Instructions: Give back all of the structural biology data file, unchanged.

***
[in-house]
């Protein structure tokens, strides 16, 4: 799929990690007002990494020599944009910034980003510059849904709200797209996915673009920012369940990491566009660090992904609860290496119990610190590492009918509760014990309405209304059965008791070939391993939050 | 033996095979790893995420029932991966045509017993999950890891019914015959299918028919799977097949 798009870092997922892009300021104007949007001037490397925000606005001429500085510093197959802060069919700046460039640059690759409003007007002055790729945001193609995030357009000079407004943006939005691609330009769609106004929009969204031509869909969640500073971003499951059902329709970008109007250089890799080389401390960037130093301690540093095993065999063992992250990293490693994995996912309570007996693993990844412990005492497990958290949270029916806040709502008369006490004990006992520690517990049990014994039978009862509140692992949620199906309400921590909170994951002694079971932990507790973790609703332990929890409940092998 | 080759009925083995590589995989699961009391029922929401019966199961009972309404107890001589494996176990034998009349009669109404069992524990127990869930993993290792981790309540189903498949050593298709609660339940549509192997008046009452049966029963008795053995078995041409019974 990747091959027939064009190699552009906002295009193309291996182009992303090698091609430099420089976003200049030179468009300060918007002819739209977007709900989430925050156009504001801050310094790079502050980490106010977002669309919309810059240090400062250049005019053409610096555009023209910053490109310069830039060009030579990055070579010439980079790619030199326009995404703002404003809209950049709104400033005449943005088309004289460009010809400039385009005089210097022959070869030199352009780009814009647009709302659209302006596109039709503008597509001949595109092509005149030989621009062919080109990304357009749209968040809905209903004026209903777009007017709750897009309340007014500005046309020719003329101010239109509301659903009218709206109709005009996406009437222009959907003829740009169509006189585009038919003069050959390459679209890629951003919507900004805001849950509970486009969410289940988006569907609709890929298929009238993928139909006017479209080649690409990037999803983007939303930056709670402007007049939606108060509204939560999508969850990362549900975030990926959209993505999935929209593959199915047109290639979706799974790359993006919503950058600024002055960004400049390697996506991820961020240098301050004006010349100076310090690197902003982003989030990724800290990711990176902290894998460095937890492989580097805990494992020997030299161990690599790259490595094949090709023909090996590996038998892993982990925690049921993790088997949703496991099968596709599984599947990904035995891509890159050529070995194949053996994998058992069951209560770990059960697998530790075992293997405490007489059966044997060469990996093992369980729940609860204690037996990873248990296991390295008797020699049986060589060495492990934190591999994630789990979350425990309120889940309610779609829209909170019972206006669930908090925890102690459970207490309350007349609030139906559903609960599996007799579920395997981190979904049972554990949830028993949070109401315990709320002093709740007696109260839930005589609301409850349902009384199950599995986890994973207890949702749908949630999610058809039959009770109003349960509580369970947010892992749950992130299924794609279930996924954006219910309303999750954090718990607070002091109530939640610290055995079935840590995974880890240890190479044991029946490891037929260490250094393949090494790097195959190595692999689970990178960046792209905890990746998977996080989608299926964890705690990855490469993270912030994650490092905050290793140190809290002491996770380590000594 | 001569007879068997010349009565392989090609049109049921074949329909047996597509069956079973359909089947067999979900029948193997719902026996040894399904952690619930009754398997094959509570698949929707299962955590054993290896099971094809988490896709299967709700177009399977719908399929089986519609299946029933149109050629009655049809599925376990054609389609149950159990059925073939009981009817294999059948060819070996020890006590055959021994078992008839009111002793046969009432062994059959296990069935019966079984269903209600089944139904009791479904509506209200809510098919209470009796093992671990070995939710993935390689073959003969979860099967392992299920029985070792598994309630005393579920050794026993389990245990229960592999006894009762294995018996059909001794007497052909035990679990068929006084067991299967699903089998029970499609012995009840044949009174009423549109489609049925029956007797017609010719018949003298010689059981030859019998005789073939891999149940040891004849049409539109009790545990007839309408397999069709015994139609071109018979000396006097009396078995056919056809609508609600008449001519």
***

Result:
[in-house]
């Protein structure tokens, strides 16, 4: 799929990690007002990494020599944009910034980003510059849904709200797209996915673009920012369940990491566009660090992904609860290496119990610190590492009918509760014990309405209304059965008791070939391993939050 | 033996095979790893995420029932991966045509017993999950890891019914015959299918028919799977097949 798009870092997922892009300021104007949007001037490397925000606005001429500085510093197959802060069919700046460039640059690759409003007007002055790729945001193609995030357009000079407004943006939005691609330009769609106004929009969204031509869909969640500073971003499951059902329709970008109007250089890799080389401390960037130093301690540093095993065999063992992250990293490693994995996912309570007996693993990844412990005492497990958290949270029916806040709502008369006490004990006992520690517990049990014994039978009862509140692992949620199906309400921590909170994951002694079971932990507790973790609703332990929890409940092998 | 080759009925083995590589995989699961009391029922929401019966199961009972309404107890001589494996176990034998009349009669109404069992524990127990869930993993290792981790309540189903498949050593298709609660339940549509192997008046009452049966029963008795053995078995041409019974 990747091959027939064009190699552009906002295009193309291996182009992303090698091609430099420089976003200049030179468009300060918007002819739209977007709900989430925050156009504001801050310094790079502050980490106010977002669309919309810059240090400062250049005019053409610096555009023209910053490109310069830039060009030579990055070579010439980079790619030199326009995404703002404003809209950049709104400033005449943005088309004289460009010809400039385009005089210097022959070869030199352009780009814009647009709302659209302006596109039709503008597509001949595109092509005149030989621009062919080109990304357009749209968040809905209903004026209903777009007017709750897009309340007014500005046309020719003329101010239109509301659903009218709206109709005009996406009437222009959907003829740009169509006189585009038919003069050959390459679209890629951003919507900004805001849950509970486009969410289940988006569907609709890929298929009238993928139909006017479209080649690409990037999803983007939303930056709670402007007049939606108060509204939560999508969850990362549900975030990926959209993505999935929209593959199915047109290639979706799974790359993006919503950058600024002055960004400049390697996506991820961020240098301050004006010349100076310090690197902003982003989030990724800290990711990176902290894998460095937890492989580097805990494992020997030299161990690599790259490595094949090709023909090996590996038998892993982990925690049921993790088997949703496991099968596709599984599947990904035995891509890159050529070995194949053996994998058992069951209560770990059960697998530790075992293997405490007489059966044997060469990996093992369980729940609860204690037996990873248990296991390295008797020699049986060589060495492990934190591999994630789990979350425990309120889940309610779609829209909170019972206006669930908090925890102690459970207490309350007349609030139906559903609960599996007799579920395997981190979904049972554990949830028993949070109401315990709320002093709740007696109260839930005589609301409850349902009384199950599995986890994973207890949702749908949630999610058809039959009770109003349960509580369970947010892992749950992130299924794609279930996924954006219910309303999750954090718990607070002091109530939640610290055995079935840590995974880890240890190479044991029946490891037929260490250094393949090494790097195959190595692999689970990178960046792209905890990746998977996080989608299926964890705690990855490469993270912030994650490092905050290793140190809290002491996770380590000594 | 001569007879068997010349009565392989090609049109049921074949329909047996597509069956079973359909089947067999979900029948193997719902026996040894399904952690619930009754398997094959509570698949929707299962955590054993290896099971094809988490896709299967709700177009399977719908399929089986519609299946029933149109050629009655049809599925376990054609389609149950159990059925073939009981009817294999059948060819070996020890006590055959021994078992008839009111002793046969009432062994059959296990069935019966079984269903209600089944139904009791479904509506209200809510098919209470009796093992671990070995939710993935390689073959003969979860099967392992299920029985070792598994309630005393579920050794026993389990245990229960592999006894009762294995018996059909001794007497052909035990679990068929006084067991299967699903089998029970499609012995009840044949009174009423549109489609049925029956007797017609010719018949003298010689059981030859019998005789073939891999149940040891004849049409539109009790545990007839309408397999069709015994139609071109018979000396006097009396078995056919056809609508609600008449001519």